In The Garden – By Stephen and Kristin Pategas
We are relatively symmetrical. Just glance in the mirror. Typically, there is one ear and eye on one side and another pair on the other. A nose and mouth anchor the center. In the world beyond our reflection we respond positively to formal symmetrical designs. A formal design is a tried and true way to lead the eye towards a destination. Numerous cultures have gardens from simple to grandiose that successfully employ formal symmetry.
However, plants can present a problem when they are the backbone of a formal balance. When one of two flanking plants doesn’t exactly match the other, the viewer is left unsatisfied. The mind’s eye expects them to be identical but perhaps one is in decline or growing differently and balance is compromised. Plants may grow at different rates or even bloom at slightly different times. One way to partially overcome this problem is to plant them in matching containers so there is continuity from side to side even if the plants become mismatched. Topiaries trimmed alike are a relatively easy way to maintain matching plants. Another possibility is to forgo plants altogether as the focal points and create a strong balance using architectural elements or ornaments. Flanking columns, pergolas, arches, or trellises are possibilities for creating symmetry.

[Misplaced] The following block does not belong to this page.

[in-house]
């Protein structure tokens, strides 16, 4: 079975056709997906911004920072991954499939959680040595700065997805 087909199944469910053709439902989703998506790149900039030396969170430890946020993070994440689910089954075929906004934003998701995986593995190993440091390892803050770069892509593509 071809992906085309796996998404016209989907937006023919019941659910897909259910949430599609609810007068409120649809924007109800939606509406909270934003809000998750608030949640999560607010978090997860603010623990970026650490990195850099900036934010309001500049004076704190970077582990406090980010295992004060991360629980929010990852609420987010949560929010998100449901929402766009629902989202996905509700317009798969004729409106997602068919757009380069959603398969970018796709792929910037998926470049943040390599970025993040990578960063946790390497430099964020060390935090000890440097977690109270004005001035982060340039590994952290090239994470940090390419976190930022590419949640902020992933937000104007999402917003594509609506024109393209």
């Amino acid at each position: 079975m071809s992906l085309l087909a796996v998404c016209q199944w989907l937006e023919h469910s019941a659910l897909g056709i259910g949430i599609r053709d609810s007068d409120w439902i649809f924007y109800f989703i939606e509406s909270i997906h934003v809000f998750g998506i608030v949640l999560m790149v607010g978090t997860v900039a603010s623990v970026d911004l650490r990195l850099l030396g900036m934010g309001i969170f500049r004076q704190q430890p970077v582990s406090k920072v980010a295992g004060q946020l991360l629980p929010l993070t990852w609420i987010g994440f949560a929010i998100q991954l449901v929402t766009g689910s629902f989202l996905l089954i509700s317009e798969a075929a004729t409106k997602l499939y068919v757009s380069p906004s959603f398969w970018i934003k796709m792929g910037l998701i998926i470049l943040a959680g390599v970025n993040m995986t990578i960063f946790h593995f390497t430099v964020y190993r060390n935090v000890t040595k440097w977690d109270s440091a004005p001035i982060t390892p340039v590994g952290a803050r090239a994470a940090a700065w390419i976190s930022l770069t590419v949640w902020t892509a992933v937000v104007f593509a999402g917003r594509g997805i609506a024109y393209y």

Place two objects together and when they are not in a formal layout the eye bounces back and forth between them never resting. Add that third object to create an odd-numbered grouping and the world is right. Like chocolate and peanut butter blended together.
Interestingly, there is a positive mental response to a view of odd-numbered groupings of objects – three, five, or even seven instead of two, four, or six. Universally, odd numbers are considered lucky. If one isn’t enough, cluster palms, trees, other plants, or objects in groupings. Objects could include boulders, containers, or ornaments such as glazed balls or items on walls or fences.
Meanwhile asymmetrical designs with equal “visual weight” on each side also feel comfortable. This is accomplished with the massing of plant materials and perhaps structural elements. Within the mass, a striking plant or object may serve as a focal point. This type of balance is more forgiving when maintaining a design since there is not a need to maintain a mirror image. Combining formal symmetry with asymmetry is also a possibility and can lead to a satisfying visual experience.
Left brain, right brain, or no brain? Whatever! It works.
Hortus Oasis (FL26000315) in Winter Park is a boutique garden design company specializing in residential, commercial and specialty gardens. Stephen is a registered landscape architect and Kristin is a certified landscape designer. Contact them at 407-622-4886 / email@example.com
Credit: All photography by Stephen G. Pategas/Hortus Oasis